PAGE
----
The second Shoreline show maintained the early-tour momentum, opening with a pair of powerful songs for a second consecutive night with “Cassidy” and “Bird Song”. The first set also contained the tour’s solitary version of Bob Dylan’s “When I Paint My Masterpiece”, and a nice pairing of “Here Comes Sunshine” and “U.S. Blues” wrapped up the first set. The second set kicked off with “Cold Rain & Snow” for the first time at a Dead & Company show (this was a relative rarity with the Grateful Dead too, and it made us think of our favorite one from 10/12/84 in Augusta), and the classic sequence of “Estimated Prophet” and “Eyes of the World” that followed made us think back to Irvine Meadows in 1986. Further highlights came from the in-our-own-backyard version of “Standing on the Moon” and the delicate “Brokedown Palace” encore.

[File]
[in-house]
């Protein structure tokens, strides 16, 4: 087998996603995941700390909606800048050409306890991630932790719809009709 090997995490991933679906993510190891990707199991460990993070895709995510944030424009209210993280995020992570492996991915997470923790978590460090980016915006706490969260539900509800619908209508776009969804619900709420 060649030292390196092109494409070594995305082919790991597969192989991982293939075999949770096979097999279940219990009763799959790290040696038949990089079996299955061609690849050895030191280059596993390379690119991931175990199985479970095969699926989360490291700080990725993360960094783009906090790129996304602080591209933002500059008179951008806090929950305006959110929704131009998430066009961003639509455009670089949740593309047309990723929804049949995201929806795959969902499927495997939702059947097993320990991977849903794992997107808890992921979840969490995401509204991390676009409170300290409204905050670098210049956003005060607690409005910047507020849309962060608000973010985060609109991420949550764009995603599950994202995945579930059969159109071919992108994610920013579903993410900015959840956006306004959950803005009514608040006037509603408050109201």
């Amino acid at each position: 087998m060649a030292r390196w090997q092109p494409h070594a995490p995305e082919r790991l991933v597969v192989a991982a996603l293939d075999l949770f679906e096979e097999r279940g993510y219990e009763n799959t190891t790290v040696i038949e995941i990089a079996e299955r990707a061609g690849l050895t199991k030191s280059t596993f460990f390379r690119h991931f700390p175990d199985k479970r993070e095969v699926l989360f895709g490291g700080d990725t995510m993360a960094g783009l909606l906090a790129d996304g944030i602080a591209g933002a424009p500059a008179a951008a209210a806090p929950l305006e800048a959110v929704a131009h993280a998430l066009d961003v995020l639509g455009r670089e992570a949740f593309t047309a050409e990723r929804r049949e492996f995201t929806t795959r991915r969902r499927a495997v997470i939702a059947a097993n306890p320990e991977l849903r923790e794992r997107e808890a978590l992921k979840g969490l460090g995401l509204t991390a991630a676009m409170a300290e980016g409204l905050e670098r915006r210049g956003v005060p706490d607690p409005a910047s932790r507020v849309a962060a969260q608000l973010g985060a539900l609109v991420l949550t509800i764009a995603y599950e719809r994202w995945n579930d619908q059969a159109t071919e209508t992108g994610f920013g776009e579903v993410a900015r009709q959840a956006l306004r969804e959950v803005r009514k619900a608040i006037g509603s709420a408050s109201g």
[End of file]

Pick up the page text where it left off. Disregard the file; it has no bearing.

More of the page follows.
Boulder, CO (Folsom Field)
It’s no longer a secret that Boulder’s Folsom Field has evolved into the place to be on a Dead & Company tour, with apologies to Red Rocks, The Gorge, and a couple of Mexican beach resorts. Boulder is a college town 30 miles outside Denver, nestled in the foothills of the Rocky Mountains and able to host and handle the madness with ease. This was the fifth two-night run D&C have played there over their six summer tours. Since school was back in session and the University of Colorado’s Buffaloes were using the football stadium for its primary purpose when Dead & Company tour reached Colorado last summer, their annual stop shifted to Fiddler’s Green. The 2022 return to Folsom came as a welcome return to form.